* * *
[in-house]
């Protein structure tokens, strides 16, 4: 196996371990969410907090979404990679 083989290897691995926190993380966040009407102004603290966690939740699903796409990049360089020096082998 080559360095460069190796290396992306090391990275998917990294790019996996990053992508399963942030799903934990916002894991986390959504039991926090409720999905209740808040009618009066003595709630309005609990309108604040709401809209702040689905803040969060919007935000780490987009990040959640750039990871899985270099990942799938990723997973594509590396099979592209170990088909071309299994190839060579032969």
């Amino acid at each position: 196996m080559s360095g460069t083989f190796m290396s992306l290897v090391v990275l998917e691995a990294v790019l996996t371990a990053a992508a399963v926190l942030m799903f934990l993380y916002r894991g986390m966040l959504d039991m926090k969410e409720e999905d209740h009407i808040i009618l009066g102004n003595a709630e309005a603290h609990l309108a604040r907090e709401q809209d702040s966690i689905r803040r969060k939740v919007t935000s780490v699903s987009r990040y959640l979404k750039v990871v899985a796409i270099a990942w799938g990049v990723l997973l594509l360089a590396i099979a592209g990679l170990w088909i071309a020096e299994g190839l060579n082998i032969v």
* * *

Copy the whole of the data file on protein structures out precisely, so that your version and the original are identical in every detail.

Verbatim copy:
[in-house]
């Protein structure tokens, strides 16, 4: 196996371990969410907090979404990679 083989290897691995926190993380966040009407102004603290966690939740699903796409990049360089020096082998 080559360095460069190796290396992306090391990275998917990294790019996996990053992508399963942030799903934990916002894991986390959504039991926090409720999905209740808040009618009066003595709630309005609990309108604040709401809209702040689905803040969060919007935000780490987009990040959640750039990871899985270099990942799938990723997973594509590396099979592209170990088909071309299994190839060579032969």
């Amino acid at each position: 196996m080559s360095g460069t083989f190796m290396s992306l290897v090391v990275l998917e691995a990294v790019l996996t371990a990053a992508a399963v926190l942030m799903f934990l993380y916002r894991g986390m966040l959504d039991m926090k969410e409720e999905d209740h009407i808040i009618l009066g102004n003595a709630e309005a603290h609990l309108a604040r907090e709401q809209d702040s966690i689905r803040r969060k939740v919007t935000s780490v699903s987009r990040y959640l979404k750039v990871v899985a796409i270099a990942w799938g990049v990723l997973l594509l360089a590396i099979a592209g990679l170990w088909i071309a020096e299994g190839l060579n082998i032969v």